Len Gauger

CEO at Connect Space, Inc.

Published on June 30, 2018

Master Your Post-Event Survey

Every event planner knows about the countless late nights and early mornings it takes to plan and facilitate an event. Wouldn’t you want to know all that time was not wasted? To gauge whether your event was a flop or a success all you have to do is simply ask.


Keep it simple, seriously. OK I may have changed the last part of the acronym, but you get the point. People’s attention spans are only so long so keep it straightforward and concise. Attendees don’t want to fill out a dauntingly long survey regardless if they loved your event or not. Most surveys tend to have a cap at 15 questions.

And while you probably have a million questions you’d like to ask, you need to be strategic when wording and forming your questions if you really want to get responses. Once the feedback is collected, you can leverage the data to refine any future events.

Time and Due Date

Like I said, people’s attention spans are next to nothing these days. To best engage your audience, let them know upfront exactly how long it should take them. Personally, I never feel overwhelmed or annoyed when a survey states it will only take me 5 minutes to complete it. Additionally, give them a hard due date that is very noticeable so they can write it in their calendar if they can’t complete it right away.


This is pretty obviously the most important part of your survey. For the most part, surveys include both open-ended and scale/rate questions. Really take the time to think through what questions will give you the feedback you are seeking.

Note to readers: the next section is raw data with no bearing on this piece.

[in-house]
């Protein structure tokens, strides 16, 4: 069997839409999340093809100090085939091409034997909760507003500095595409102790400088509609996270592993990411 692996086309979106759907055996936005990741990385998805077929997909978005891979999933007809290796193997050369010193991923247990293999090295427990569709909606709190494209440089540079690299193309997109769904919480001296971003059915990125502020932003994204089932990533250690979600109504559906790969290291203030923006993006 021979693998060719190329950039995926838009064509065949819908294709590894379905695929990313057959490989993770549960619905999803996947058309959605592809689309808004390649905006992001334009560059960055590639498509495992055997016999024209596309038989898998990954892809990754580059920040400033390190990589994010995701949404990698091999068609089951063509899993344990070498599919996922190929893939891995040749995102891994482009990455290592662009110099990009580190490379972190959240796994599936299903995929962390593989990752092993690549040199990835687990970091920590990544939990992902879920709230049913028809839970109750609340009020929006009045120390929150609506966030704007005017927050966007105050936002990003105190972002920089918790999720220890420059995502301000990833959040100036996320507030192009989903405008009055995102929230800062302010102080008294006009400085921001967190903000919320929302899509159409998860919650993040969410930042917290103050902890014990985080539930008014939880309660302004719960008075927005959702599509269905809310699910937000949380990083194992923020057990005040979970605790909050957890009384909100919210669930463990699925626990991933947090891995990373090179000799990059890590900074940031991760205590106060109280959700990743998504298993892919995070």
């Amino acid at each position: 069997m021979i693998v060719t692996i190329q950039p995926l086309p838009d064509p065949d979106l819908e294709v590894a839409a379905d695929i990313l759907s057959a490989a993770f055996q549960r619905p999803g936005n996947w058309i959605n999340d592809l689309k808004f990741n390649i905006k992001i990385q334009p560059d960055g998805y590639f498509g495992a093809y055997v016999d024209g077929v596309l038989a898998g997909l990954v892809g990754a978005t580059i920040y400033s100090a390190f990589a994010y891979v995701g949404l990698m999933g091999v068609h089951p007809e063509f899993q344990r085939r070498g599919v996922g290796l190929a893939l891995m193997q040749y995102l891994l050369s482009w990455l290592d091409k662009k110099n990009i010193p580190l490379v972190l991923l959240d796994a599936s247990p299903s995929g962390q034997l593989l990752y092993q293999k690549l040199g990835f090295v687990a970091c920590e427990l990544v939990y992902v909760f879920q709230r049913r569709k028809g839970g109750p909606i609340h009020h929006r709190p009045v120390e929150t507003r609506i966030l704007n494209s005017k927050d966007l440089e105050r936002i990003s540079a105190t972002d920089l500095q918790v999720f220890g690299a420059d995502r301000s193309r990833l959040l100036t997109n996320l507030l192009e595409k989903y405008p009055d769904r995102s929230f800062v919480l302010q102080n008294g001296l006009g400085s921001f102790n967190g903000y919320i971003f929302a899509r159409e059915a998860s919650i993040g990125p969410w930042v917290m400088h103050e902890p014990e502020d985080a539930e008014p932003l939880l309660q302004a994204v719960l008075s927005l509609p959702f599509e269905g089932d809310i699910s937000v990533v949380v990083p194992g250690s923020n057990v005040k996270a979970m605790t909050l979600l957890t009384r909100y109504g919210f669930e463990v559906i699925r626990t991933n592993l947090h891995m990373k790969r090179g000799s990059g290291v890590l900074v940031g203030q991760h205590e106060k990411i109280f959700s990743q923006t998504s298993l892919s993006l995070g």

These questions call for more personal answers. It allows attendees to elaborate without missing the point of your question. Some examples are:

  • What did you like most about the event
  • How do you think this event could have been improved?


All questions asked in this format should fit on a scale of 1–10. It can be assumed that anywhere from 4–6 is average. Ideally, you are shooting for 10's across the board, but if that was the case then you wouldn’t even need to send out a survey in the first place. Some examples are:

  • How would you rate your experience?
  • How likely are you to recommend this event?

Other/additional: It’s good to leave space for additional comments at the bottom. Like I mentioned in this blog post, it shows your attendees that you care about their personal issues. Additionally, it allows you to collect information that you had originally overlooked as unimportant.


It may seem like offering people some sort of reward will result in your inbox being flooded with responses. In reality, incentivizing your survey take a little more thought than that which Survey Monkey explained.

Before tacking on a $500 reward to one lucky respondent, think through who your audience is and the quality of feedback you may end up getting.